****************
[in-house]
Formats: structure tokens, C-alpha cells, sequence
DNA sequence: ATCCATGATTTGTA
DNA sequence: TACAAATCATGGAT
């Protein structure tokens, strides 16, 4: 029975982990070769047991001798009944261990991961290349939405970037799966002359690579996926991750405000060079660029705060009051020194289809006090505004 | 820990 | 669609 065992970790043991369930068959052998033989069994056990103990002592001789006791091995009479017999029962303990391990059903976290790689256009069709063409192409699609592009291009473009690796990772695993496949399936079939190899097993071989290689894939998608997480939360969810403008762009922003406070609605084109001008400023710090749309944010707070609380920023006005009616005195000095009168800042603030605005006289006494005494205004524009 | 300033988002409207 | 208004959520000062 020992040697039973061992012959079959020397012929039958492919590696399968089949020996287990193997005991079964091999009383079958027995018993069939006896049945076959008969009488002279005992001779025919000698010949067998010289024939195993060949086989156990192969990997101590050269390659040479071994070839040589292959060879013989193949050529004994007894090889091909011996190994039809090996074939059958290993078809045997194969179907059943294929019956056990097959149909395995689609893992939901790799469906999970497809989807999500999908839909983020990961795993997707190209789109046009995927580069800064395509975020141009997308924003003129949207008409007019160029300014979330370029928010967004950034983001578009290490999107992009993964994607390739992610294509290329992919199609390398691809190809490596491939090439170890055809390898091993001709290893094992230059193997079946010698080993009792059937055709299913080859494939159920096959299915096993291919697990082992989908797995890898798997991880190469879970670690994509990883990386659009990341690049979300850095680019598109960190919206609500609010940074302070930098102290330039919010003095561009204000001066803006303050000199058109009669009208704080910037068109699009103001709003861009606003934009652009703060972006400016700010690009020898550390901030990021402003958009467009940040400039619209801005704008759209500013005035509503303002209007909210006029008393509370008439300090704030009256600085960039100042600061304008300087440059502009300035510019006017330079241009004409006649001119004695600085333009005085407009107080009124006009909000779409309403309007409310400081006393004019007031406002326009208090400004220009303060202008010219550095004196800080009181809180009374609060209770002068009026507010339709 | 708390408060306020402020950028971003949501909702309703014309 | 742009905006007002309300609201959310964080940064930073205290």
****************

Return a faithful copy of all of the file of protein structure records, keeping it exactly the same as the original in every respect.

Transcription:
[in-house]
Formats: structure tokens, C-alpha cells, sequence
DNA sequence: ATCCATGATTTGTA
DNA sequence: TACAAATCATGGAT
């Protein structure tokens, strides 16, 4: 029975982990070769047991001798009944261990991961290349939405970037799966002359690579996926991750405000060079660029705060009051020194289809006090505004 | 820990 | 669609 065992970790043991369930068959052998033989069994056990103990002592001789006791091995009479017999029962303990391990059903976290790689256009069709063409192409699609592009291009473009690796990772695993496949399936079939190899097993071989290689894939998608997480939360969810403008762009922003406070609605084109001008400023710090749309944010707070609380920023006005009616005195000095009168800042603030605005006289006494005494205004524009 | 300033988002409207 | 208004959520000062 020992040697039973061992012959079959020397012929039958492919590696399968089949020996287990193997005991079964091999009383079958027995018993069939006896049945076959008969009488002279005992001779025919000698010949067998010289024939195993060949086989156990192969990997101590050269390659040479071994070839040589292959060879013989193949050529004994007894090889091909011996190994039809090996074939059958290993078809045997194969179907059943294929019956056990097959149909395995689609893992939901790799469906999970497809989807999500999908839909983020990961795993997707190209789109046009995927580069800064395509975020141009997308924003003129949207008409007019160029300014979330370029928010967004950034983001578009290490999107992009993964994607390739992610294509290329992919199609390398691809190809490596491939090439170890055809390898091993001709290893094992230059193997079946010698080993009792059937055709299913080859494939159920096959299915096993291919697990082992989908797995890898798997991880190469879970670690994509990883990386659009990341690049979300850095680019598109960190919206609500609010940074302070930098102290330039919010003095561009204000001066803006303050000199058109009669009208704080910037068109699009103001709003861009606003934009652009703060972006400016700010690009020898550390901030990021402003958009467009940040400039619209801005704008759209500013005035509503303002209007909210006029008393509370008439300090704030009256600085960039100042600061304008300087440059502009300035510019006017330079241009004409006649001119004695600085333009005085407009107080009124006009909000779409309403309007409310400081006393004019007031406002326009208090400004220009303060202008010219550095004196800080009181809180009374609060209770002068009026507010339709 | 708390408060306020402020950028971003949501909702309703014309 | 742009905006007002309300609201959310964080940064930073205290």